When any mental health professional is first getting started in their career, one of the things they need to do is find their therapeutic voice. That therapeutic voice can vary a lot from one professional to another, and there’s a tendency to settle into and get very comfortable with it. Some people will use more clichéd therapist-speak statements and questions than others; I saw another blogger describe this as “shrinky stuff”. I’m thinking of things like: “How does that make you feel?” “What I hear you saying is…” “It sounds like you’re feeling…”
I decided early on in my mental health nursing career that I wanted to avoid using therapist-speak as much as I could. It just didn’t feel natural for me, and felt like it would be a barrier to bringing my genuine self into interactions. That was later reinforced when I later became a patient as well. Excessive therapist-speak it just seemed contrived. Of course, it doesn’t mean that the therapist isn’t being genuine, but I just have a hard time getting past it.
There are certain things in particular that grate on my nerves, both when I hear colleagues doing them and when I’m the client on the receiving end. My biggest pet peeve? Empathic statements worded as simple reflections drive me absolutely bonkers.
What do I mean by this? Obviously, empathy is a good thing, but there are different ways of demonstrating it. In psychiatrist Shawn Christopher Shea’s book Psychiatric Interviewing: The Art of Understanding, he described two different kinds of variance in empathic statements. One is the level of intuition implied, ranging from reflecting back what the client said to getting deeper into underlying meaning. The other level is the degree of certainty vs. hesitancy with regards to knowing the client’s experience that the clinician uses in their empathic statements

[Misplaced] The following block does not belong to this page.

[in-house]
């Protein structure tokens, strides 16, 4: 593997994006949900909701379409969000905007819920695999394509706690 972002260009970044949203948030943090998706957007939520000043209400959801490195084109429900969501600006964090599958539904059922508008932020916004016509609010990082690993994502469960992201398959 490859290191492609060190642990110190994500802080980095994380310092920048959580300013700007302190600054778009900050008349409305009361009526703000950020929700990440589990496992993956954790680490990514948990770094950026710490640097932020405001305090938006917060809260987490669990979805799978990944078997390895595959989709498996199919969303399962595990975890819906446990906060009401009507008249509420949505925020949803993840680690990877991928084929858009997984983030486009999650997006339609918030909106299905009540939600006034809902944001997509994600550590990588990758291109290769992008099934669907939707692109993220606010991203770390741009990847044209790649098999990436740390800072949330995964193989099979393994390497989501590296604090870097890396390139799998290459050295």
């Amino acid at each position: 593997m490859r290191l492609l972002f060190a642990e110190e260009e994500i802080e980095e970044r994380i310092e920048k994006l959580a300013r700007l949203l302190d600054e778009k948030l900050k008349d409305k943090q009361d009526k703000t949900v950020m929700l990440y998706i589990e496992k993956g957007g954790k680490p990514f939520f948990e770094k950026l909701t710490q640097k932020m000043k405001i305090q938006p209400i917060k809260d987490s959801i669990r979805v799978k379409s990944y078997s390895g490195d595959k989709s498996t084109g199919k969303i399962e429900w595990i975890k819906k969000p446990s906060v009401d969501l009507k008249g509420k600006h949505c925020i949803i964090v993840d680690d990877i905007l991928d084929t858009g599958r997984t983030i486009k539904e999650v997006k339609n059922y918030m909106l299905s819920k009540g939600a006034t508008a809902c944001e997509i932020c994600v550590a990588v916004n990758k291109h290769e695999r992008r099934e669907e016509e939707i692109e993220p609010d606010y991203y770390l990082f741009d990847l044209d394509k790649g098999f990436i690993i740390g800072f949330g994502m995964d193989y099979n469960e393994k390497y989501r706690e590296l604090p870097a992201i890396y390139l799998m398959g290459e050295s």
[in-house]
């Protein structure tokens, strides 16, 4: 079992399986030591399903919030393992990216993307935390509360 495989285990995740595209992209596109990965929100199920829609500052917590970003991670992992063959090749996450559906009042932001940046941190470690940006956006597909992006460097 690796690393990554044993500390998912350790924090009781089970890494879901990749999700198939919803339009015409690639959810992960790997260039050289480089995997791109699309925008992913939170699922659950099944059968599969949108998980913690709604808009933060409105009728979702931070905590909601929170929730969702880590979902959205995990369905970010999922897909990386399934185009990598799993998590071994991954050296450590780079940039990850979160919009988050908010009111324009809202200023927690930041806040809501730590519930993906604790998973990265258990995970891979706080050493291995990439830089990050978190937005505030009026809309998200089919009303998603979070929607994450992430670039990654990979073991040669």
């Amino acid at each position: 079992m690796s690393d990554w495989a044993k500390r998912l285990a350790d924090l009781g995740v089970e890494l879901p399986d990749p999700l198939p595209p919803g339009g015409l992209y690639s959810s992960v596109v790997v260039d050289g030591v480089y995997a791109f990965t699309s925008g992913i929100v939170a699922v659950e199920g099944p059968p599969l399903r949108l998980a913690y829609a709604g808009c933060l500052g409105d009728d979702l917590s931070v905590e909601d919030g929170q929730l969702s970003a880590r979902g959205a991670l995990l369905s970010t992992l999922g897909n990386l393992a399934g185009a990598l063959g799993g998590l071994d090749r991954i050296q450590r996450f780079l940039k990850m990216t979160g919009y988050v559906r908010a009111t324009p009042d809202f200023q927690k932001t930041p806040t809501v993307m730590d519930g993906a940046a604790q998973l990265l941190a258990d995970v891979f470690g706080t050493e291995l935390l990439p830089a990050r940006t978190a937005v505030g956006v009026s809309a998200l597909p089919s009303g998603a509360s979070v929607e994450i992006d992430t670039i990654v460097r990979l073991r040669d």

At the bottom of the intuitiveness scale, you can get statements that are only a small step up from parroting back to the client what they just said. When a mental health professional does this with me, my reaction is to want to throw a chair at them. Sure, it conveys that they’ve listened on a superficial level, but when my friend Beckie’s pet parrot Peanut could do the same thing for free, it’s really not helpful. I know what I said. I don’t need to hear it again.
As a nurse, at times I’ve had nursing students tagging along with me. I’m terrible with students, because a) I can be kind of crotchety (okay, more than kind of), b) I get easily frustrated, and c) I tell them to knock it off with the simple empathic statements that they’ve been told in school that they should be using.
Also annoying is getting into the high end of the certainty scale. If high level intuited statement is used in conjunction with a high level of certainty, especially if they get it wrong, then it feels like I’m stuck with some jerk who feels the need to tell me what I’m feeling, while at the same time their head seems to be stuck firmly up arse.
I’ve never done psychodynamic therapy, but I did have a strongly psychodynamic-oriented psychiatrist the last time I was in hospital. I was punted over to him because I had repeatedly been telling the psychiatrist assigned to me for the first part of my hospitalization that he was an asshole, we had no therapeutic rapport, and he wasn’t helping me. “Telling” is perhaps too soft a word; there was yelling involved as well. So there I was, certified in hospital after a suicide attempt, and this psychoanalytic dodo bird who’d been newly assigned to me was asking me how I felt when my brother was born (I was three years old at the time), when I first had sex, and how I felt about sex. This is the initial interview. In hospital. Not the place for a Freudian sex-travaganza.
While there are some good ways to use therapist-speak, it’s not a good thing if it annoys the client. And I can’t be the only crotchety one out there.
Have you had MH professionals who have used annoying versions of therapist-speak with you?